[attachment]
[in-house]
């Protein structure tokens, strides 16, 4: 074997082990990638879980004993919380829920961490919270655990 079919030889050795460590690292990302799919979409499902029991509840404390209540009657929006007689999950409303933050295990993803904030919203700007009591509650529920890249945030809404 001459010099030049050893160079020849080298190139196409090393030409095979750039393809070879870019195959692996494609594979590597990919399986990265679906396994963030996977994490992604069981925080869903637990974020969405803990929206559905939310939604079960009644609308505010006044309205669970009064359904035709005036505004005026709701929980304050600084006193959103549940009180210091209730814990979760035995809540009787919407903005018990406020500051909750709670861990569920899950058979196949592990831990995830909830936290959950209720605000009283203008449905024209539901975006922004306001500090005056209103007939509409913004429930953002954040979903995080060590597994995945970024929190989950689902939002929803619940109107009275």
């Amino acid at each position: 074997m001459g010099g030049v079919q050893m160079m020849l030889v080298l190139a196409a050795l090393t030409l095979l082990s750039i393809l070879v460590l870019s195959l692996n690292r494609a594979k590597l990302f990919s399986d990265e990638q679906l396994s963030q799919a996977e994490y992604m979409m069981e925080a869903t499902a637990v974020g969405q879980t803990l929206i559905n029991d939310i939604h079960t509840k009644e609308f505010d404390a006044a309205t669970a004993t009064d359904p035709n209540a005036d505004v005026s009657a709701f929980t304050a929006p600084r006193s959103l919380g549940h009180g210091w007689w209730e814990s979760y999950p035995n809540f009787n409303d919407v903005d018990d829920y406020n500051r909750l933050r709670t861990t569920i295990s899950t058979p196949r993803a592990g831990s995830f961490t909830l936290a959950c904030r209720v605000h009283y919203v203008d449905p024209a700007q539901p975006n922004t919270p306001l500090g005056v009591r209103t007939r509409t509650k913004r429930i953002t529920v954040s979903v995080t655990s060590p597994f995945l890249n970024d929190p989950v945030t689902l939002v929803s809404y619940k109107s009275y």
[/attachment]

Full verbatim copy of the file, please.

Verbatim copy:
[in-house]
């Protein structure tokens, strides 16, 4: 074997082990990638879980004993919380829920961490919270655990 079919030889050795460590690292990302799919979409499902029991509840404390209540009657929006007689999950409303933050295990993803904030919203700007009591509650529920890249945030809404 001459010099030049050893160079020849080298190139196409090393030409095979750039393809070879870019195959692996494609594979590597990919399986990265679906396994963030996977994490992604069981925080869903637990974020969405803990929206559905939310939604079960009644609308505010006044309205669970009064359904035709005036505004005026709701929980304050600084006193959103549940009180210091209730814990979760035995809540009787919407903005018990406020500051909750709670861990569920899950058979196949592990831990995830909830936290959950209720605000009283203008449905024209539901975006922004306001500090005056209103007939509409913004429930953002954040979903995080060590597994995945970024929190989950689902939002929803619940109107009275």
């Amino acid at each position: 074997m001459g010099g030049v079919q050893m160079m020849l030889v080298l190139a196409a050795l090393t030409l095979l082990s750039i393809l070879v460590l870019s195959l692996n690292r494609a594979k590597l990302f990919s399986d990265e990638q679906l396994s963030q799919a996977e994490y992604m979409m069981e925080a869903t499902a637990v974020g969405q879980t803990l929206i559905n029991d939310i939604h079960t509840k009644e609308f505010d404390a006044a309205t669970a004993t009064d359904p035709n209540a005036d505004v005026s009657a709701f929980t304050a929006p600084r006193s959103l919380g549940h009180g210091w007689w209730e814990s979760y999950p035995n809540f009787n409303d919407v903005d018990d829920y406020n500051r909750l933050r709670t861990t569920i295990s899950t058979p196949r993803a592990g831990s995830f961490t909830l936290a959950c904030r209720v605000h009283y919203v203008d449905p024209a700007q539901p975006n922004t919270p306001l500090g005056v009591r209103t007939r509409t509650k913004r429930i953002t529920v954040s979903v995080t655990s060590p597994f995945l890249n970024d929190p989950v945030t689902l939002v929803s809404y619940k109107s009275y």